Ausangate Trek is considered one of the best Cultural treks in Peru, that it is worth doing. In fact, being less crowded with tourists is part of its charm. It guarantees travelers who venture on this remote journey a more unique experience. While you won’t come across Incan ruins, it makes up for it with breathtaking natural scenery and spiritual significance. Spot spectacular snow-capped peaks, gorgeous lakes, and wonderful wildlife, including herds of llamas and alpacas. The centerpiece of the trek is the mighty Apu Ausangate, one of the tallest mountains in Peru and the famous rainbow mountain, also, you will be able to explore the Rainbow Mountain, hike throught the Red Valley and the 7 Lakes in Pachanta.
The Ausangate Trek in Peru is one of natural beauty, living history and ancient spirituality. Considered challenging, this 4 o 5 days Ausangate trek is recommended 100%, The route takes you through the Cordillera Vilcanota, or the Vilcanota Mountain Range. Ausangate Mountain is actually the 5th tallest mountain in Peru, standing at 20,945 feet above sea level.
Through this Ausangate trek, you’ll ascend and descend through the mountain range, finding sweeping Andean vistas, thermal lakes, mystical glaciers, green mossy passes and enormous snowy mountains. Along the way, you’ll catch a glimpse of interesting wildlife, like condors, chinchillas and groups of vicunas. You’ll also come across hidden Andean villages richly embedded in centuries-old traditions.
For the Incas, mountains served as a connection between the middle and the upper worlds. Important mountains were called “Apus“, named after protective spirits they believed to live inside them. Apu Ausangate is the tallest peak of the Vilcanota Mountain Range in the Cusco region. It is also the fifth tallest mountain in Peru, measuring 20,940 ft (6,384 m). Though the trek does not take you to the top, you will get unrivaled views of its majestic, snowy peak.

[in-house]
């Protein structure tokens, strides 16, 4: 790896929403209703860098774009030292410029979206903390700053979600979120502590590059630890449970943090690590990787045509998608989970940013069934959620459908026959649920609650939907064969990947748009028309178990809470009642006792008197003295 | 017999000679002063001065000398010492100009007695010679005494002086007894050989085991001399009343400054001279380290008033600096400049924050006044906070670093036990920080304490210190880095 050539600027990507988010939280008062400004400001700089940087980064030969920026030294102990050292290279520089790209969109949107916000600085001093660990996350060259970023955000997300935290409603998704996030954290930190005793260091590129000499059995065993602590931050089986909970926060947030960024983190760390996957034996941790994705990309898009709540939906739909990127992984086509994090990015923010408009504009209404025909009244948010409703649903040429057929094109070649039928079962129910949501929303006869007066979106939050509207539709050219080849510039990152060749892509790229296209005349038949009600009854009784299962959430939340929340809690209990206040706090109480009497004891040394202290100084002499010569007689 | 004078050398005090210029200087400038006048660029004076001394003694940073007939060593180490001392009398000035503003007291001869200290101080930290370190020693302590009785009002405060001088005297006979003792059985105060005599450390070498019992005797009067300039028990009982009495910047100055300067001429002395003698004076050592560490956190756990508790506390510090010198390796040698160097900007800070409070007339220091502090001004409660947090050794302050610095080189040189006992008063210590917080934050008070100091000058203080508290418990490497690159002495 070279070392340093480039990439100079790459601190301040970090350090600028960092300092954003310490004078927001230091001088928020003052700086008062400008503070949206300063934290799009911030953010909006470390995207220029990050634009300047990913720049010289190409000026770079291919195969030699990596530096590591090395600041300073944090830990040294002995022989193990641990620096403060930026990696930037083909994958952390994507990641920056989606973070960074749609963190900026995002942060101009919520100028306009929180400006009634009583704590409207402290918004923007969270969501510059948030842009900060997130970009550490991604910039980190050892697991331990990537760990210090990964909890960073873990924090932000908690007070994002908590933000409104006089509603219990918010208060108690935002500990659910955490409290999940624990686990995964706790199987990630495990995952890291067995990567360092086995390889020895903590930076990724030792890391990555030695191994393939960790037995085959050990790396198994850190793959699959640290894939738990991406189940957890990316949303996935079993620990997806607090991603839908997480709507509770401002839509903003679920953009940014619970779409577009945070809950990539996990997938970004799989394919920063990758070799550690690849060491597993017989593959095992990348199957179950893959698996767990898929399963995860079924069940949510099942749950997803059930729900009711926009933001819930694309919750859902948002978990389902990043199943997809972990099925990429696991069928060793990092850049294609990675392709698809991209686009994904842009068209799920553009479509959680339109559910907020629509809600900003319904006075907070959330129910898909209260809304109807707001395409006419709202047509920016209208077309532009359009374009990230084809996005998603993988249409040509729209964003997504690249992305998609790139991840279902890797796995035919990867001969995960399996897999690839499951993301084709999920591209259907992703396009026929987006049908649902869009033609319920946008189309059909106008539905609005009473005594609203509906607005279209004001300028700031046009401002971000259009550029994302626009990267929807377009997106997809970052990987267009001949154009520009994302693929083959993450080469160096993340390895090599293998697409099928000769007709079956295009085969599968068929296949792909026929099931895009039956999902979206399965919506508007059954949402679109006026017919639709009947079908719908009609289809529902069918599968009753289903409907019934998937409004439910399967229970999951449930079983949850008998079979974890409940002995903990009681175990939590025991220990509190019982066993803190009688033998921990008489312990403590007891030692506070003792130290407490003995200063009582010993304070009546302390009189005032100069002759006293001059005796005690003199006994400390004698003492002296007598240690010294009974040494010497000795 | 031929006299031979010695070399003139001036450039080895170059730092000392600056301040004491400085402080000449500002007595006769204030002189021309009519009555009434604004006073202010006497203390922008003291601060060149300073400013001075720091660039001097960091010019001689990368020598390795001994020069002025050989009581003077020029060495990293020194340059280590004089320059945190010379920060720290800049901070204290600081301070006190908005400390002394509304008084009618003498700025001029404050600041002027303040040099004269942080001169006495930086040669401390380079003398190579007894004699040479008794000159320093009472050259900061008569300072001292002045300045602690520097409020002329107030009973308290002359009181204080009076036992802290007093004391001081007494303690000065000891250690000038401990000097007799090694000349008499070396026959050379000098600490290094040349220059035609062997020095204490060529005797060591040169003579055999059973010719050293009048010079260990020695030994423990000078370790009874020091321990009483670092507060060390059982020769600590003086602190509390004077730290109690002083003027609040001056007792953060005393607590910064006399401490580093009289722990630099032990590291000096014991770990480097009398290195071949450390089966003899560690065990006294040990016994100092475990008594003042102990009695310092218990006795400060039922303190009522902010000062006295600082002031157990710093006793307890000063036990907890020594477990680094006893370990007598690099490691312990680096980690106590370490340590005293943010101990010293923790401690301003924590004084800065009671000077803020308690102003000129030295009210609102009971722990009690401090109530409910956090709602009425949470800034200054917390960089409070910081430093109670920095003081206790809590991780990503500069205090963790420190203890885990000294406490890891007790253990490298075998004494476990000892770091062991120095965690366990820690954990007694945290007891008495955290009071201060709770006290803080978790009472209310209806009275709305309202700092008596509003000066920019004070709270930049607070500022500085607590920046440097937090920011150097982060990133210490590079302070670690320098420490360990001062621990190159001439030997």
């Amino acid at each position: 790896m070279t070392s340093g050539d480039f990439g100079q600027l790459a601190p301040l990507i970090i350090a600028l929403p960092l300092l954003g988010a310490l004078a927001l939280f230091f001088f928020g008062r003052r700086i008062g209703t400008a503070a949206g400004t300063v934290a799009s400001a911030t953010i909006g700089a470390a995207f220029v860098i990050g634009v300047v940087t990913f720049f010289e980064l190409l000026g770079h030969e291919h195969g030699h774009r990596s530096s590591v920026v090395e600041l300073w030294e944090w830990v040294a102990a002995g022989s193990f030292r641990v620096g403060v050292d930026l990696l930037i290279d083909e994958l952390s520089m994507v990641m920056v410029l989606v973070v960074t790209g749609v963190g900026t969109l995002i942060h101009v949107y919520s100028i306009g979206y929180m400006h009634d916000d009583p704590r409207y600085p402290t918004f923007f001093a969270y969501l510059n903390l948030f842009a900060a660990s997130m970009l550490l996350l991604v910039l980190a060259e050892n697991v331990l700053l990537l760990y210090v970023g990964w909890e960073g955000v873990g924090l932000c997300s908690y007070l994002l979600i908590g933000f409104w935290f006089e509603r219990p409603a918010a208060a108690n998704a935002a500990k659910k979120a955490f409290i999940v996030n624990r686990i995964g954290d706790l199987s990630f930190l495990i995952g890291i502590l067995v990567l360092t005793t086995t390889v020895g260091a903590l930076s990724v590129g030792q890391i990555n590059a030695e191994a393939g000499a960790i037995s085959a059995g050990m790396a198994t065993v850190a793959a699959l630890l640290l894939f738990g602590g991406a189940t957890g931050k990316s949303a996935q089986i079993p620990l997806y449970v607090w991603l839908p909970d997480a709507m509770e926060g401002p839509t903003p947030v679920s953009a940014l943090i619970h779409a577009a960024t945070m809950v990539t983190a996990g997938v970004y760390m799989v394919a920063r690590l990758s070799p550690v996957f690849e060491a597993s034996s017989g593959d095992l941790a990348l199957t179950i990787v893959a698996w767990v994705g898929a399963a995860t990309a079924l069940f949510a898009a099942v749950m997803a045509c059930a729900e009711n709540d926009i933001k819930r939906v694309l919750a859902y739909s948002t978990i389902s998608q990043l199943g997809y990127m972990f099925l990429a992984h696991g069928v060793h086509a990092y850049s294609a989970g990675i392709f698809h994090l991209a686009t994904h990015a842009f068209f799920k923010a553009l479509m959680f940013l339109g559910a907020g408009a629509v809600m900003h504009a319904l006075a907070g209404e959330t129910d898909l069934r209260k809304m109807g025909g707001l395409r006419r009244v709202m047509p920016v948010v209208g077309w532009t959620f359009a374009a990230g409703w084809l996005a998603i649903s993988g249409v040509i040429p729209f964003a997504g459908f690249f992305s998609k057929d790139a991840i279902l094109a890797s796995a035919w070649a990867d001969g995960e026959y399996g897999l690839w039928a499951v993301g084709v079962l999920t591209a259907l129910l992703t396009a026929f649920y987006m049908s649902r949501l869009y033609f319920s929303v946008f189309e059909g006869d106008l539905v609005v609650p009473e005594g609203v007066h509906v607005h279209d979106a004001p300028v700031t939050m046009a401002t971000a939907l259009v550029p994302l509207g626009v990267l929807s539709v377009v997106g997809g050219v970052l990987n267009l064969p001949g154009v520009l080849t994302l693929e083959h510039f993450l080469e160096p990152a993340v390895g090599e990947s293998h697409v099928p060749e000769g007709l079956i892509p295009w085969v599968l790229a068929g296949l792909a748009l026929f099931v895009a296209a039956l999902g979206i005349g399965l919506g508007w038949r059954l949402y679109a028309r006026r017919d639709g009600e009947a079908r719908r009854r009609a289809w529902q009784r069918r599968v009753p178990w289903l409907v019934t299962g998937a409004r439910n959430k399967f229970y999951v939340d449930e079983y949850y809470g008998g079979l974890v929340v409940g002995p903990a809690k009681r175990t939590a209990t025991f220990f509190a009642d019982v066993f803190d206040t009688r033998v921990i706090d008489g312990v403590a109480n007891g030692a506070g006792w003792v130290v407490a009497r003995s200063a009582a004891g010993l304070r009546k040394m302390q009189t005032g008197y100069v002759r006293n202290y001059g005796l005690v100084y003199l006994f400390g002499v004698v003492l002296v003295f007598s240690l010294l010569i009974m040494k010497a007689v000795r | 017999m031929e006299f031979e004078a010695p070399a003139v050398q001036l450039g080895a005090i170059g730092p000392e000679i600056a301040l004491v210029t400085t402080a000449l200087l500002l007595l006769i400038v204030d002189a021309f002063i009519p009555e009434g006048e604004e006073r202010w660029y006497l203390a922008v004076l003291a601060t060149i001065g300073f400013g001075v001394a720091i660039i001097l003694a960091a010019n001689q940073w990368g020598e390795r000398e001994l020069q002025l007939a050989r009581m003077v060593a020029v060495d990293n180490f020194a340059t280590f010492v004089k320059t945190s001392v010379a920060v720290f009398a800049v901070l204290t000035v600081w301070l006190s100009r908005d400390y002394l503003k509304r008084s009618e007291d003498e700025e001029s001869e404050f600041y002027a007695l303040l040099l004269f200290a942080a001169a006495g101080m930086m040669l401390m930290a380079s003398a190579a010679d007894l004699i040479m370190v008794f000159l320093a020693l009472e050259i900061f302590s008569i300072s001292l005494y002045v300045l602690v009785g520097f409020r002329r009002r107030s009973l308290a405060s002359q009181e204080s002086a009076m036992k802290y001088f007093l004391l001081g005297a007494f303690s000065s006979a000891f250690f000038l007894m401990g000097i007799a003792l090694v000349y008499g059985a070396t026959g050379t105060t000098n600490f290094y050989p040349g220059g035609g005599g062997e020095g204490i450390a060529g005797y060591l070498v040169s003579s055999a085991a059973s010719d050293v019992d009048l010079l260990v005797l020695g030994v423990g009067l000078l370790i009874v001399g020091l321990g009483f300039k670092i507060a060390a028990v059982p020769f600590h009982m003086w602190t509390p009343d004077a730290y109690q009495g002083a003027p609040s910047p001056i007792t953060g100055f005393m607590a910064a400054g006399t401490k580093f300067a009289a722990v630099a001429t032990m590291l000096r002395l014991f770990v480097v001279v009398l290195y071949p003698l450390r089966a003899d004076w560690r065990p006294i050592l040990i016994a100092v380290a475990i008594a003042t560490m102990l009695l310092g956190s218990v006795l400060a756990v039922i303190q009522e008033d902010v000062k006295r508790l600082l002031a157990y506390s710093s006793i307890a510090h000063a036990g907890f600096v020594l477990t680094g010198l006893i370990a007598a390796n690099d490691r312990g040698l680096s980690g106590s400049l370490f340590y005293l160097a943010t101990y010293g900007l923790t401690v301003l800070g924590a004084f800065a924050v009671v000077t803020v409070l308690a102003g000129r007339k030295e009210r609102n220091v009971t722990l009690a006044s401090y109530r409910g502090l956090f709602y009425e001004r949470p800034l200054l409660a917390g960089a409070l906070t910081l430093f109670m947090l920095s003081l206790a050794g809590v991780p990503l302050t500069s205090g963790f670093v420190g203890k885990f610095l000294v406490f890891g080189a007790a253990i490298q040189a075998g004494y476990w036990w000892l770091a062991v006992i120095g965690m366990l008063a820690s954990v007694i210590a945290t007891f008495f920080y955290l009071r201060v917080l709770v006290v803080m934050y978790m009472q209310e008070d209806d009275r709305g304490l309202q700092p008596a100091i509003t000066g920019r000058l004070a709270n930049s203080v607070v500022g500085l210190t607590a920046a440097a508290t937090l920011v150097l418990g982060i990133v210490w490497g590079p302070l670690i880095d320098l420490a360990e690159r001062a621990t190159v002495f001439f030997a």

Apu Ausangate’s nickname is “Creator of the Waters” because of its many glaciers. They are the source of several lakes and rivers that supply water to other parts of the country. For example, the Vilcanota River goes on to feed the famous Amazon River. Thus, Ausangate has a special significance for Peruvians to this day. On the trek, you will come across gorgeous lakes, each of which with its own unique color. The colors range from green to blue, turquoise, and even red.
One of the biggest attractions of Ausangate Trek is a chance to visit the famous Rainbow Mountain. Mineral rock sediments found in the sandstone give this mountain its iconic colors. While not on the trail itself, a visit can be easily arranged on a one-day detour. See the day-by-day itinerary below for more details on how to incorporate it into your trek.
The Ausangate trek passes through remote areas untouched by mass tourism. This has preserved it as a habitat for many wildlife species found in Andean Mountains. Come face to face with llamas, alpacas, vicuñas, and vizcachas (South American rabbit-like rodents). There are also various types of birds, such as Andean condors, black-chested buzzard eagles, and hummingbirds.